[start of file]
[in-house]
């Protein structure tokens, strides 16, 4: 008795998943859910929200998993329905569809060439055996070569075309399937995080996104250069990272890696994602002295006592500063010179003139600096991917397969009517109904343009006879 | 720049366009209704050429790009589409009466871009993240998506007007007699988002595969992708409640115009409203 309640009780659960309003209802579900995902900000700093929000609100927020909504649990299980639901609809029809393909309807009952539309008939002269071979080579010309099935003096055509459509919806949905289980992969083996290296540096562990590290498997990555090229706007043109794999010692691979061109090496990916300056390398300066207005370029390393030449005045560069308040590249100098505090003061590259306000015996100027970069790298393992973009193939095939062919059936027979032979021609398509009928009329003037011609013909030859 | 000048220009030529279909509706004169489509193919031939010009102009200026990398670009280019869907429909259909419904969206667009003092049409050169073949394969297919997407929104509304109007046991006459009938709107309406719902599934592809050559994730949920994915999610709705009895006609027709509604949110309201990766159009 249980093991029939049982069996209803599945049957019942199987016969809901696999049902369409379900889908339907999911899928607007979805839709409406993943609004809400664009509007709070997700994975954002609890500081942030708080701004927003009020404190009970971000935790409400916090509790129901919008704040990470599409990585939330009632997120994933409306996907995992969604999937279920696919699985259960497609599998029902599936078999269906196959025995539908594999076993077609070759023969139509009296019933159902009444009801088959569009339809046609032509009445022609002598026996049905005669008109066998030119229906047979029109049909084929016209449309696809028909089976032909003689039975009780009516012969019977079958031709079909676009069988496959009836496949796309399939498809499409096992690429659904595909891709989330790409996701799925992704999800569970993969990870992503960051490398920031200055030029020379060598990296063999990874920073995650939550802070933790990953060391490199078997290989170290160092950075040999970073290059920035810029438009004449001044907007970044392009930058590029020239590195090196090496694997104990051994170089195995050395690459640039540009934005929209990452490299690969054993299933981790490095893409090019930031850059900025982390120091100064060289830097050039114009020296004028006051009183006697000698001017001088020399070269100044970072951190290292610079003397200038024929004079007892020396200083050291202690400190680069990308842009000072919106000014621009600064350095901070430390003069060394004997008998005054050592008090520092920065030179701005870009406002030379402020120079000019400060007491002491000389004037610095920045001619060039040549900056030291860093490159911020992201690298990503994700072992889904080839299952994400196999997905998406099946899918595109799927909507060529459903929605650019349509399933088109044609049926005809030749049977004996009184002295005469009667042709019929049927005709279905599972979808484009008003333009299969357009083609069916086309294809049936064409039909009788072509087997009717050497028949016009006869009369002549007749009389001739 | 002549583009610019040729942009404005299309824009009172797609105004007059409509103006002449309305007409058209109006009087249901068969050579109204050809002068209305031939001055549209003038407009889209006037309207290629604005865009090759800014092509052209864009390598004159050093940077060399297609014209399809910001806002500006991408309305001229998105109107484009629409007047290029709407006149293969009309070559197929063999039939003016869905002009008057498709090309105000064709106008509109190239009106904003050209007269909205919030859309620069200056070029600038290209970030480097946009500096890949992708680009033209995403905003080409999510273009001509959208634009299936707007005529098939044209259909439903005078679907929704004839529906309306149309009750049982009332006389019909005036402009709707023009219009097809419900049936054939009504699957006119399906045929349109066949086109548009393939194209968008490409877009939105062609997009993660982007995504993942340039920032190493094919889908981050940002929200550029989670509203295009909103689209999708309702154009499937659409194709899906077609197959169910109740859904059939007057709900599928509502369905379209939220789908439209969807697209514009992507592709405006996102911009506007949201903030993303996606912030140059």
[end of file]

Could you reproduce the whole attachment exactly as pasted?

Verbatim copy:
[in-house]
């Protein structure tokens, strides 16, 4: 008795998943859910929200998993329905569809060439055996070569075309399937995080996104250069990272890696994602002295006592500063010179003139600096991917397969009517109904343009006879 | 720049366009209704050429790009589409009466871009993240998506007007007699988002595969992708409640115009409203 309640009780659960309003209802579900995902900000700093929000609100927020909504649990299980639901609809029809393909309807009952539309008939002269071979080579010309099935003096055509459509919806949905289980992969083996290296540096562990590290498997990555090229706007043109794999010692691979061109090496990916300056390398300066207005370029390393030449005045560069308040590249100098505090003061590259306000015996100027970069790298393992973009193939095939062919059936027979032979021609398509009928009329003037011609013909030859 | 000048220009030529279909509706004169489509193919031939010009102009200026990398670009280019869907429909259909419904969206667009003092049409050169073949394969297919997407929104509304109007046991006459009938709107309406719902599934592809050559994730949920994915999610709705009895006609027709509604949110309201990766159009 249980093991029939049982069996209803599945049957019942199987016969809901696999049902369409379900889908339907999911899928607007979805839709409406993943609004809400664009509007709070997700994975954002609890500081942030708080701004927003009020404190009970971000935790409400916090509790129901919008704040990470599409990585939330009632997120994933409306996907995992969604999937279920696919699985259960497609599998029902599936078999269906196959025995539908594999076993077609070759023969139509009296019933159902009444009801088959569009339809046609032509009445022609002598026996049905005669008109066998030119229906047979029109049909084929016209449309696809028909089976032909003689039975009780009516012969019977079958031709079909676009069988496959009836496949796309399939498809499409096992690429659904595909891709989330790409996701799925992704999800569970993969990870992503960051490398920031200055030029020379060598990296063999990874920073995650939550802070933790990953060391490199078997290989170290160092950075040999970073290059920035810029438009004449001044907007970044392009930058590029020239590195090196090496694997104990051994170089195995050395690459640039540009934005929209990452490299690969054993299933981790490095893409090019930031850059900025982390120091100064060289830097050039114009020296004028006051009183006697000698001017001088020399070269100044970072951190290292610079003397200038024929004079007892020396200083050291202690400190680069990308842009000072919106000014621009600064350095901070430390003069060394004997008998005054050592008090520092920065030179701005870009406002030379402020120079000019400060007491002491000389004037610095920045001619060039040549900056030291860093490159911020992201690298990503994700072992889904080839299952994400196999997905998406099946899918595109799927909507060529459903929605650019349509399933088109044609049926005809030749049977004996009184002295005469009667042709019929049927005709279905599972979808484009008003333009299969357009083609069916086309294809049936064409039909009788072509087997009717050497028949016009006869009369002549007749009389001739 | 002549583009610019040729942009404005299309824009009172797609105004007059409509103006002449309305007409058209109006009087249901068969050579109204050809002068209305031939001055549209003038407009889209006037309207290629604005865009090759800014092509052209864009390598004159050093940077060399297609014209399809910001806002500006991408309305001229998105109107484009629409007047290029709407006149293969009309070559197929063999039939003016869905002009008057498709090309105000064709106008509109190239009106904003050209007269909205919030859309620069200056070029600038290209970030480097946009500096890949992708680009033209995403905003080409999510273009001509959208634009299936707007005529098939044209259909439903005078679907929704004839529906309306149309009750049982009332006389019909005036402009709707023009219009097809419900049936054939009504699957006119399906045929349109066949086109548009393939194209968008490409877009939105062609997009993660982007995504993942340039920032190493094919889908981050940002929200550029989670509203295009909103689209999708309702154009499937659409194709899906077609197959169910109740859904059939007057709900599928509502369905379209939220789908439209969807697209514009992507592709405006996102911009506007949201903030993303996606912030140059």